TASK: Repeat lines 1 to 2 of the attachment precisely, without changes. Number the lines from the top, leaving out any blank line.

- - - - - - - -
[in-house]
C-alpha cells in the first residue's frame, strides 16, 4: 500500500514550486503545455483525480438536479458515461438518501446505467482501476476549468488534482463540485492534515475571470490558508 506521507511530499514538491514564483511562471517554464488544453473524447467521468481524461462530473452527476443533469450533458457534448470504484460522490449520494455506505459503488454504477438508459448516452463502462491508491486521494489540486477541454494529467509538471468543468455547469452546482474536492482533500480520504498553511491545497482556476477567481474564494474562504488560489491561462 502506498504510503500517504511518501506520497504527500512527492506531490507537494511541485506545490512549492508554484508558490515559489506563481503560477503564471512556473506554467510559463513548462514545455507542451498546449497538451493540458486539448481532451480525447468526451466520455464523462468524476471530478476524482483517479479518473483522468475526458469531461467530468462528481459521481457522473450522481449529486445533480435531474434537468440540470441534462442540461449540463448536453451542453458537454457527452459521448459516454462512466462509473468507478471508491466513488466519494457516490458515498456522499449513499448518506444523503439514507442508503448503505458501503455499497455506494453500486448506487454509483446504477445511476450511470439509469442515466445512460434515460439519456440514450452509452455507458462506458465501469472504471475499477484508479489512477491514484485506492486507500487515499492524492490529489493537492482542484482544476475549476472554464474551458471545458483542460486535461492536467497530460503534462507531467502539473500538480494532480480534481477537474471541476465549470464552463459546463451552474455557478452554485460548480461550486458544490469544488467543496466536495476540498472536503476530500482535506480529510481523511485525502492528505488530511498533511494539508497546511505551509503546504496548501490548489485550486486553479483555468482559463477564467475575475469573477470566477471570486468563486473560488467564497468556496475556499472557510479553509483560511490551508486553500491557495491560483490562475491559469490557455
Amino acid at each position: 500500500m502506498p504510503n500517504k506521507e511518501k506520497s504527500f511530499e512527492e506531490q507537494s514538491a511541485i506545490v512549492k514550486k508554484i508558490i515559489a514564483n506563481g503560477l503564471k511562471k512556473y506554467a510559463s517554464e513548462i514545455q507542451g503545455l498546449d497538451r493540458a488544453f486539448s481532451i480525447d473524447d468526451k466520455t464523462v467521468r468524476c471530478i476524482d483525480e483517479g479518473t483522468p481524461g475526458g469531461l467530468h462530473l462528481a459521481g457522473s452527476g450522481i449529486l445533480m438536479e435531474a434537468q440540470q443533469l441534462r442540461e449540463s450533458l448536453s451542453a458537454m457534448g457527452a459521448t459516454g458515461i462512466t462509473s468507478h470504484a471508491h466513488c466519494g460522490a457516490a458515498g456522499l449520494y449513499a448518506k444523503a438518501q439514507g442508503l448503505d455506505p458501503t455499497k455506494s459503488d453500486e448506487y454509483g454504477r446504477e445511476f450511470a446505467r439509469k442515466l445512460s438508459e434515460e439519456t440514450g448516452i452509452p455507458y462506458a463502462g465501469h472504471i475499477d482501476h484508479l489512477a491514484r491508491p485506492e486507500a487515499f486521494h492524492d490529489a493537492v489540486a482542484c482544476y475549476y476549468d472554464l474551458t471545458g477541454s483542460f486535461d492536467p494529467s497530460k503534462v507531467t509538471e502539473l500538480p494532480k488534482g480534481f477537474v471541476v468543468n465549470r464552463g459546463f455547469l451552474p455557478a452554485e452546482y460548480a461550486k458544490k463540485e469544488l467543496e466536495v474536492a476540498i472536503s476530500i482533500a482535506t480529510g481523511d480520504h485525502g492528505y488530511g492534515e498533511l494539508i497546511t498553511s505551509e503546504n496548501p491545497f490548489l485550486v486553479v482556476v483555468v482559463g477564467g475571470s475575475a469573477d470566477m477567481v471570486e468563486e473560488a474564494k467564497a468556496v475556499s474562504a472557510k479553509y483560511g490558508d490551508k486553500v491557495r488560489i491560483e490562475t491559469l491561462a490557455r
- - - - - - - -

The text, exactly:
[in-house]
C-alpha cells in the first residue's frame, strides 16, 4: 500500500514550486503545455483525480438536479458515461438518501446505467482501476476549468488534482463540485492534515475571470490558508 506521507511530499514538491514564483511562471517554464488544453473524447467521468481524461462530473452527476443533469450533458457534448470504484460522490449520494455506505459503488454504477438508459448516452463502462491508491486521494489540486477541454494529467509538471468543468455547469452546482474536492482533500480520504498553511491545497482556476477567481474564494474562504488560489491561462 502506498504510503500517504511518501506520497504527500512527492506531490507537494511541485506545490512549492508554484508558490515559489506563481503560477503564471512556473506554467510559463513548462514545455507542451498546449497538451493540458486539448481532451480525447468526451466520455464523462468524476471530478476524482483517479479518473483522468475526458469531461467530468462528481459521481457522473450522481449529486445533480435531474434537468440540470441534462442540461449540463448536453451542453458537454457527452459521448459516454462512466462509473468507478471508491466513488466519494457516490458515498456522499449513499448518506444523503439514507442508503448503505458501503455499497455506494453500486448506487454509483446504477445511476450511470439509469442515466445512460434515460439519456440514450452509452455507458462506458465501469472504471475499477484508479489512477491514484485506492486507500487515499492524492490529489493537492482542484482544476475549476472554464474551458471545458483542460486535461492536467497530460503534462507531467502539473500538480494532480480534481477537474471541476465549470464552463459546463451552474455557478452554485460548480461550486458544490469544488467543496466536495476540498472536503476530500482535506480529510481523511485525502492528505488530511498533511494539508497546511505551509503546504496548501490548489485550486486553479483555468482559463477564467475575475469573477470566477471570486468563486473560488467564497468556496475556499472557510479553509483560511490551508486553500491557495491560483490562475491559469490557455